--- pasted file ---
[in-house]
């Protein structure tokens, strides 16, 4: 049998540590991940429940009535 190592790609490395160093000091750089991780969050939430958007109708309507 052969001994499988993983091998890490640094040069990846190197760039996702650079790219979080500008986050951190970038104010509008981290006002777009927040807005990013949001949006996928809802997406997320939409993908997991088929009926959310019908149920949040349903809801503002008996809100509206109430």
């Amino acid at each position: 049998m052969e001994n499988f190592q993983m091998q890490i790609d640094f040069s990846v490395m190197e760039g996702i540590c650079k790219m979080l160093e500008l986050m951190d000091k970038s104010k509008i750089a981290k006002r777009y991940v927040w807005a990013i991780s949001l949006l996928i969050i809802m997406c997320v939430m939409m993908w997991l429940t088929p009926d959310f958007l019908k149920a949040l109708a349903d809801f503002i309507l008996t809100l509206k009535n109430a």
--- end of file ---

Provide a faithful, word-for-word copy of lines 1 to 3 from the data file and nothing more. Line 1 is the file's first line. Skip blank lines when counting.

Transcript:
[in-house]
């Protein structure tokens, strides 16, 4: 049998540590991940429940009535 190592790609490395160093000091750089991780969050939430958007109708309507 052969001994499988993983091998890490640094040069990846190197760039996702650079790219979080500008986050951190970038104010509008981290006002777009927040807005990013949001949006996928809802997406997320939409993908997991088929009926959310019908149920949040349903809801503002008996809100509206109430």
């Amino acid at each position: 049998m052969e001994n499988f190592q993983m091998q890490i790609d640094f040069s990846v490395m190197e760039g996702i540590c650079k790219m979080l160093e500008l986050m951190d000091k970038s104010k509008i750089a981290k006002r777009y991940v927040w807005a990013i991780s949001l949006l996928i969050i809802m997406c997320v939430m939409m993908w997991l429940t088929p009926d959310f958007l019908k149920a949040l109708a349903d809801f503002i309507l008996t809100l509206k009535n109430a």